What’s the name of the last book you bought; where did you get it?
Did you reach out to Borders, Barnes & Noble, go online to their websites or did you go straight to Amazon?
An unscientific poll of my Facebook friends showed that most people preferred Amazon first, then Barnes & Noble. For the few that went to Borders, they made it clear that location was the main reason, otherwise, they’d got to Barnes & Noble if they actually went into a store.
A couple people informed me that Borders was closing, which I found to be funny. Yes, they’re closing, but they’re not closed yet. Borders stores are significantly discounting their books, but it doesn’t make me want to rush out to the store even though they’re right up the street from my house.
Why are we choosing instead to order from Barnes & Noble and Amazon when Borders is practically begging us to come in and buy something?
Some articles say Borders is more expensive. The last eBook I purchased was “Heaven is for Real”. I ordered it from Amazon for $5 without blinking or considering other store options.
Here’s a quick comparison of this book in an eBook and Book format as of the date of this article:
Borders: eReader Book $5.00, book $11.89
Barnes & Noble: Nook Book $8.99, book $9.43
Amazon: Kindle Book $5.00, Book $9.34
Borders and Amazon have the same price for the eBook. Why are we choosing Amazon over Borders for our eBooks?
On my iPad, I have apps for the Kindle, Nook and iBook, I didn’t know Borders had an eReader until I started looking up information about their bankruptcy.
Did you know Borders has an eBook? It’s called a “Kobo.” Unlike Amazon and Barnes & Noble, Borders does not own the KoBo, instead they invested into it. This means while Borders is shutting down, Kobo lives on.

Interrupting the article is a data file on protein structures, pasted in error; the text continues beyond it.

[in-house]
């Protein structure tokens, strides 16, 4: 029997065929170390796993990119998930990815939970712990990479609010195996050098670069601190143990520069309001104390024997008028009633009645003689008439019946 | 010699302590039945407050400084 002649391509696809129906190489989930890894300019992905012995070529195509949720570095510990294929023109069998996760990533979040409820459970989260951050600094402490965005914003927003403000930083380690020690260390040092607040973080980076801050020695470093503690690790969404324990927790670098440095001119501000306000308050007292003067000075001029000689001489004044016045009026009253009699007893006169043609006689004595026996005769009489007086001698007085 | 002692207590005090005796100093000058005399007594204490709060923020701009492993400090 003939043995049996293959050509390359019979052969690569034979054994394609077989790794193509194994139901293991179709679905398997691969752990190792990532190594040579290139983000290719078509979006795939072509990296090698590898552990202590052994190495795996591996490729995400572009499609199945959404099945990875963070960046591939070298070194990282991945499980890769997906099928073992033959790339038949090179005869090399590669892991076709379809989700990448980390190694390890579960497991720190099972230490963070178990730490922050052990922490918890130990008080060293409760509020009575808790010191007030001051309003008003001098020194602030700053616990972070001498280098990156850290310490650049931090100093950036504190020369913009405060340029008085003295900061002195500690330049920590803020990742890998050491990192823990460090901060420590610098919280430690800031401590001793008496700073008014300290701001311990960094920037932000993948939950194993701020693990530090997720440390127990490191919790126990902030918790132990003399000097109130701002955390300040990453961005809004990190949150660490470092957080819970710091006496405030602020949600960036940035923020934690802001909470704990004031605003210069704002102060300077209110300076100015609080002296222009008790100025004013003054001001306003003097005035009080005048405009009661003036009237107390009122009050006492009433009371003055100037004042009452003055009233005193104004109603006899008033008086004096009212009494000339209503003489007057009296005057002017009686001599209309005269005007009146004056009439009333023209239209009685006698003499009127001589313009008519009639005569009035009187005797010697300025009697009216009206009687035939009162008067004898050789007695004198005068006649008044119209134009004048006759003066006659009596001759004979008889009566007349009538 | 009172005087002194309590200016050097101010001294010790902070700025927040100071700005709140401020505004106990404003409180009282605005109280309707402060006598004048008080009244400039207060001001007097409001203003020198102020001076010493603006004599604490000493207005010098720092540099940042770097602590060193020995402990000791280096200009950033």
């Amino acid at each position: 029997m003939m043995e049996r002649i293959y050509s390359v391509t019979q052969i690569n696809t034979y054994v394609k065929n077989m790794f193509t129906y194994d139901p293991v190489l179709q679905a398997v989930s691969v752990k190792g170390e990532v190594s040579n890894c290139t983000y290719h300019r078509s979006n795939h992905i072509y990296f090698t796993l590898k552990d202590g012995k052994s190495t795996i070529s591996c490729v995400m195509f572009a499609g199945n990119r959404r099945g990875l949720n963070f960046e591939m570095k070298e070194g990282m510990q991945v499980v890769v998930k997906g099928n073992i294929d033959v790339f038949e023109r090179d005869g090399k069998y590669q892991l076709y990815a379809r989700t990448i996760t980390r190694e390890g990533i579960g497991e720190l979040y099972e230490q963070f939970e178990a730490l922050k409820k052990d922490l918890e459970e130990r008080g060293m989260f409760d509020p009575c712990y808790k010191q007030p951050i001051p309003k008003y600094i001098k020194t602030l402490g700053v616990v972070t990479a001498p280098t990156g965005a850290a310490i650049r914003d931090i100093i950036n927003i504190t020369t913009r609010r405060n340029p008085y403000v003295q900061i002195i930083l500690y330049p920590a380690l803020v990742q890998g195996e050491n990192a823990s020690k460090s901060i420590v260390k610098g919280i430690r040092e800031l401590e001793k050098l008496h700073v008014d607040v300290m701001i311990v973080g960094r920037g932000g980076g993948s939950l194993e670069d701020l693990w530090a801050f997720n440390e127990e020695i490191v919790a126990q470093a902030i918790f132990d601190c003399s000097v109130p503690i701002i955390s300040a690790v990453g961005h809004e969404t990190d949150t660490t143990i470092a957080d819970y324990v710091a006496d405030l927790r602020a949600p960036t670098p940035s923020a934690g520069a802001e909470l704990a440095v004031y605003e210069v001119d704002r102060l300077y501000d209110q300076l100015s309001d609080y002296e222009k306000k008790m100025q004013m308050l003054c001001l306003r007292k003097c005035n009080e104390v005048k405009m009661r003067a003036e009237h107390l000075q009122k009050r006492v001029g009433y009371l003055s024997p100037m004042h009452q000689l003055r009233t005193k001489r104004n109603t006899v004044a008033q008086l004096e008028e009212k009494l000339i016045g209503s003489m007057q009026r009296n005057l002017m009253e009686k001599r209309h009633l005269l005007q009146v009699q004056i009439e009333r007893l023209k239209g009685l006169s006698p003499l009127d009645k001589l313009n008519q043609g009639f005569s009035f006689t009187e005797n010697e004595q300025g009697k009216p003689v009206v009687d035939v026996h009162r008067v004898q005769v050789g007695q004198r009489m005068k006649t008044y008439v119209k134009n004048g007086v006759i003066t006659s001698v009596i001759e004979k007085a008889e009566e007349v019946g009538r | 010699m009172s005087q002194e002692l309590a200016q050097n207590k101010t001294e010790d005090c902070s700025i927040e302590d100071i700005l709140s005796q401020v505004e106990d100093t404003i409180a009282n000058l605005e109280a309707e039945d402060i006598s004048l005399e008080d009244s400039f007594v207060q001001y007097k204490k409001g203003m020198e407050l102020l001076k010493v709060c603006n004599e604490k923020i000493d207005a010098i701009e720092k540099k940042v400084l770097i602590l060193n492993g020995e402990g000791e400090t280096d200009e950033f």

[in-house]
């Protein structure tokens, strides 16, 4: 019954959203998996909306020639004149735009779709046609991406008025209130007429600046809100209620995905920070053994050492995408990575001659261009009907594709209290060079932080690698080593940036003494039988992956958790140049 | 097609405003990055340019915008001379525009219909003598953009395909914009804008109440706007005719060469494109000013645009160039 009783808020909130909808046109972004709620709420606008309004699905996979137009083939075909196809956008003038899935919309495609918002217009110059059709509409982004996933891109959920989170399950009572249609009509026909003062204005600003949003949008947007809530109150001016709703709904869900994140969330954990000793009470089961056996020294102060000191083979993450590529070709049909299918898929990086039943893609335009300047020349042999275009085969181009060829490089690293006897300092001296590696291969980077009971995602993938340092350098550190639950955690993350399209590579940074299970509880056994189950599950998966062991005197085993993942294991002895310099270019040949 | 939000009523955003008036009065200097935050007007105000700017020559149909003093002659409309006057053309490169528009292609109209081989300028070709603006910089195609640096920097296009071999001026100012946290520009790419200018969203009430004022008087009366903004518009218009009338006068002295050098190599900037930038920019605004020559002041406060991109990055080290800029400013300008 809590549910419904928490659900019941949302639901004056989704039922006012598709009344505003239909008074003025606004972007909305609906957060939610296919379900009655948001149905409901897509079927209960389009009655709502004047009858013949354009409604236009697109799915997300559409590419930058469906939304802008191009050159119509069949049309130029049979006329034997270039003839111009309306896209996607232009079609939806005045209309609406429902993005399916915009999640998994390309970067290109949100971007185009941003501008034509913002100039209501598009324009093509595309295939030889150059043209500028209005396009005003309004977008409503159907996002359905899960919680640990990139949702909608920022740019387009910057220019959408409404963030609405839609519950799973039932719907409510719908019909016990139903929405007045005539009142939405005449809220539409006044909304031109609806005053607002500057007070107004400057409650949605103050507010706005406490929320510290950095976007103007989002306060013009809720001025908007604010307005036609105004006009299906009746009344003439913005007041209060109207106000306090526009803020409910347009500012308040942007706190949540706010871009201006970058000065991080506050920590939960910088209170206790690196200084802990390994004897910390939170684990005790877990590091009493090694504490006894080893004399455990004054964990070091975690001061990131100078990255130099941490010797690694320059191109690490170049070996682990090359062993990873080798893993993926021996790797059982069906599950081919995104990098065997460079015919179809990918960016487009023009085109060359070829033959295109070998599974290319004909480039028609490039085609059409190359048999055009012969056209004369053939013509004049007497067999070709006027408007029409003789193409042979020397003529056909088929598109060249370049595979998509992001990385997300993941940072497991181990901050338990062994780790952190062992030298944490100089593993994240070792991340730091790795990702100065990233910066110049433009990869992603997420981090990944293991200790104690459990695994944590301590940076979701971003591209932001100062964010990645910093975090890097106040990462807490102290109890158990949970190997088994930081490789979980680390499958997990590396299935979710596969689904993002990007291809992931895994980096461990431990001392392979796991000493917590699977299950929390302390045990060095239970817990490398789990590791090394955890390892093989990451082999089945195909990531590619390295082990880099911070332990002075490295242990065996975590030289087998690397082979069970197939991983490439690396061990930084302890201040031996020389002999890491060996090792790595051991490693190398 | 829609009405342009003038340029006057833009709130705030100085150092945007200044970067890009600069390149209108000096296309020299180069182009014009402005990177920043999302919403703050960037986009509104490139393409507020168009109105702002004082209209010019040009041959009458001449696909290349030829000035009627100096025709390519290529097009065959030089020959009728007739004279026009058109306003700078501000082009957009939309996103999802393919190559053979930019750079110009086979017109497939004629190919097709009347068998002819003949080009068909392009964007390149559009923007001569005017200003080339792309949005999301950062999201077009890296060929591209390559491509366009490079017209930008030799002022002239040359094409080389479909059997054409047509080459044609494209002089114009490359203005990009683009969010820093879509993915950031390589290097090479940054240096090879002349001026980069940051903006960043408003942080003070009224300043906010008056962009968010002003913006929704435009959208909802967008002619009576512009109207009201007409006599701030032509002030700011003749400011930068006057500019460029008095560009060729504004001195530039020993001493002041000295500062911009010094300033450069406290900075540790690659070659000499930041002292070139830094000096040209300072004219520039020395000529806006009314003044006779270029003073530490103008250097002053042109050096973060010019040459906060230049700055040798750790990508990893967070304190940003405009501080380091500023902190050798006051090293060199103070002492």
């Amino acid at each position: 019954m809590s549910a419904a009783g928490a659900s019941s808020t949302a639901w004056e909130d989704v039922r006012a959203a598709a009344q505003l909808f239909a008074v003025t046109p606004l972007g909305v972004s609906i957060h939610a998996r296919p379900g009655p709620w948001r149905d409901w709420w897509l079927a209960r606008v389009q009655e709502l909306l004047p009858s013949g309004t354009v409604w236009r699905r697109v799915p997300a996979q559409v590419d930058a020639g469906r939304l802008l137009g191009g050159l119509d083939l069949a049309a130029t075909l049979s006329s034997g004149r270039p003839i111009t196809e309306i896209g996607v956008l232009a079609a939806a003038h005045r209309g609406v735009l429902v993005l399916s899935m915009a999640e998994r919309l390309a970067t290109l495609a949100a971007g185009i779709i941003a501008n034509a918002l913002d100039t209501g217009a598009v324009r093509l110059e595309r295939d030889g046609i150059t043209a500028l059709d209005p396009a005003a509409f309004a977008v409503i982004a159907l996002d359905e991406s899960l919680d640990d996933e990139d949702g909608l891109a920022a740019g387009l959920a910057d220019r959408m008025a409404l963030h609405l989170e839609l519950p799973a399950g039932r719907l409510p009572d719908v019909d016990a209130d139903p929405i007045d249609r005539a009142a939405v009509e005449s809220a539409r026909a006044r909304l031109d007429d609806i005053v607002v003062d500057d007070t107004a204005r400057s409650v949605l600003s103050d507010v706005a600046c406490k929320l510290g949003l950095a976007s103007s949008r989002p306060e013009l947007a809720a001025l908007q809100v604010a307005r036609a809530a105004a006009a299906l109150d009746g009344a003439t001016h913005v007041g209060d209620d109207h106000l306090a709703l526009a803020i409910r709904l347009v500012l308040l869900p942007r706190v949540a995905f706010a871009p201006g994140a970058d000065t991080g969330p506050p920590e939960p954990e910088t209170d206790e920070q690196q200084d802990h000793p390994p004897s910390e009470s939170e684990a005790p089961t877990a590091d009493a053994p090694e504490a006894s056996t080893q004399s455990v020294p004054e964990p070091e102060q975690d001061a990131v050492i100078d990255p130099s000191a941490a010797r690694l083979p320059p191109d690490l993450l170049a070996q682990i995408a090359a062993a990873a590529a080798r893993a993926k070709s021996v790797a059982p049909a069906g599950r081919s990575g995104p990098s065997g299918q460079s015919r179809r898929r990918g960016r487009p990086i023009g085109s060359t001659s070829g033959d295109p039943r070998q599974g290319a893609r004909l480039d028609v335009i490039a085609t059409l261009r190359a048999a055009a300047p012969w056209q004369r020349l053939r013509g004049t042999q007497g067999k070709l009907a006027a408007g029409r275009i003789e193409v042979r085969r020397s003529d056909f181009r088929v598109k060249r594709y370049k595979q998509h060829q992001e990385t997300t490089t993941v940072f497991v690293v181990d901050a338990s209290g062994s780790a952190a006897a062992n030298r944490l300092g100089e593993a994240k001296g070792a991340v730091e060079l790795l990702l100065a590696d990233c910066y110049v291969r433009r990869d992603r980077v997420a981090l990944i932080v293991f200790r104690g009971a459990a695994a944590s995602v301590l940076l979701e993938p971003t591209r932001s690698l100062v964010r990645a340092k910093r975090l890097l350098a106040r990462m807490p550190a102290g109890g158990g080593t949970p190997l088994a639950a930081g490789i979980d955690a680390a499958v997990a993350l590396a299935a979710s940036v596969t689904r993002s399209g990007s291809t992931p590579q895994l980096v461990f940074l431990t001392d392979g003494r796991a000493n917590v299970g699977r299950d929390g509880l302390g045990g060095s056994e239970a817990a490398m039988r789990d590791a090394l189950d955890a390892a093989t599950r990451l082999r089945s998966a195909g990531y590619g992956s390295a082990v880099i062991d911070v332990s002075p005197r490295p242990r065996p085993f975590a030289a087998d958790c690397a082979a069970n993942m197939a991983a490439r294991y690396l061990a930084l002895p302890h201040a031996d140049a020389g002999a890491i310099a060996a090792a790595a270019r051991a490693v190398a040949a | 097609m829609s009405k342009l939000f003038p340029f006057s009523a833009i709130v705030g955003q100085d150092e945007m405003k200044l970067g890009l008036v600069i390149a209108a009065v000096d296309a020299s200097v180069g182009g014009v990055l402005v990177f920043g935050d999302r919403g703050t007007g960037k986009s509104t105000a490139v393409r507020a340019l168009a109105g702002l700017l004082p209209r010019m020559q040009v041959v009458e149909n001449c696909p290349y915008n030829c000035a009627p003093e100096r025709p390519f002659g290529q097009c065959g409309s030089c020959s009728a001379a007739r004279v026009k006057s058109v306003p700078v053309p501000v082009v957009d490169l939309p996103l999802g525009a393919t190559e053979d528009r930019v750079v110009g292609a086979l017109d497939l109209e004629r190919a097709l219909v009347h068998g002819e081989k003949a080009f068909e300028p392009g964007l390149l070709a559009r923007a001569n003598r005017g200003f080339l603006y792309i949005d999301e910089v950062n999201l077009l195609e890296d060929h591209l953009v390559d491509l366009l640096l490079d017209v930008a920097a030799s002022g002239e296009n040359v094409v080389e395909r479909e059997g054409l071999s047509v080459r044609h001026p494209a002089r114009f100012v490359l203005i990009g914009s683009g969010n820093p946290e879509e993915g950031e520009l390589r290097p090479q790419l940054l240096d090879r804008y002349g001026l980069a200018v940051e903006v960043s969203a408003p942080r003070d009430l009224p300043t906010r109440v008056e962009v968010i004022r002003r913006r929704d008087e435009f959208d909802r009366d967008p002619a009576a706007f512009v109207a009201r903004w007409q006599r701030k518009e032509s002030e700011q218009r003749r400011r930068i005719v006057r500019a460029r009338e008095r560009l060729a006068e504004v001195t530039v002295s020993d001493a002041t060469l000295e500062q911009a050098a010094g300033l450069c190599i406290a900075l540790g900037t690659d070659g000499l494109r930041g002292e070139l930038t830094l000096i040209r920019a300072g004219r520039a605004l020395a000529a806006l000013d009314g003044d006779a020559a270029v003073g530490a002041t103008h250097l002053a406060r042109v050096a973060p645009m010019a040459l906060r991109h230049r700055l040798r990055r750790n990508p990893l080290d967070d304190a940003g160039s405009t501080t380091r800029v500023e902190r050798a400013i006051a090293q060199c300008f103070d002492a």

This is one of the mistakes Borders made and one we can all learn from when it comes to our websites.
There are lots of platforms you can choose from for your blog: Blogger, Tumblr, TypePad, WordPress.com, and WordPress.org. However, the only one that allows you to truly own the look, feel, and content of your website is WordPress.org. Matt Mullenweg, the creator of both WordPresses considers WordPress.com like renting a home and WordPress.org like buying a home.
You can invest time energy and funds into something else, however if you don’t own 100% of your website, things can get ugly really fast. Websites have been shutdown due to “inappropriate” content. Some platforms charge a fee to forward their web address to your own personal web address. Yes, that’s right you don’t own the web address if it’s yourdomain.theirurl.com. You’re just a subdomain of their domain.
Confusing, I know, but what’s important is not sharing your address with someone else. Can you blame them? They own it, and besides if you started with them and time has gone by, you’ve got a lot at stake when it comes to your website. That’s what their hoping for and know they can charge you to have it redirected if you want it bad enough.
Think about this, whether you’re able to generate an income from your website or not, if they decide it’s inappropriate and shut it down, their website keeps ticking as usual, just like Kobo with Borders. Kobo has made it clear, their product will continue working inspite of the closing of Borders.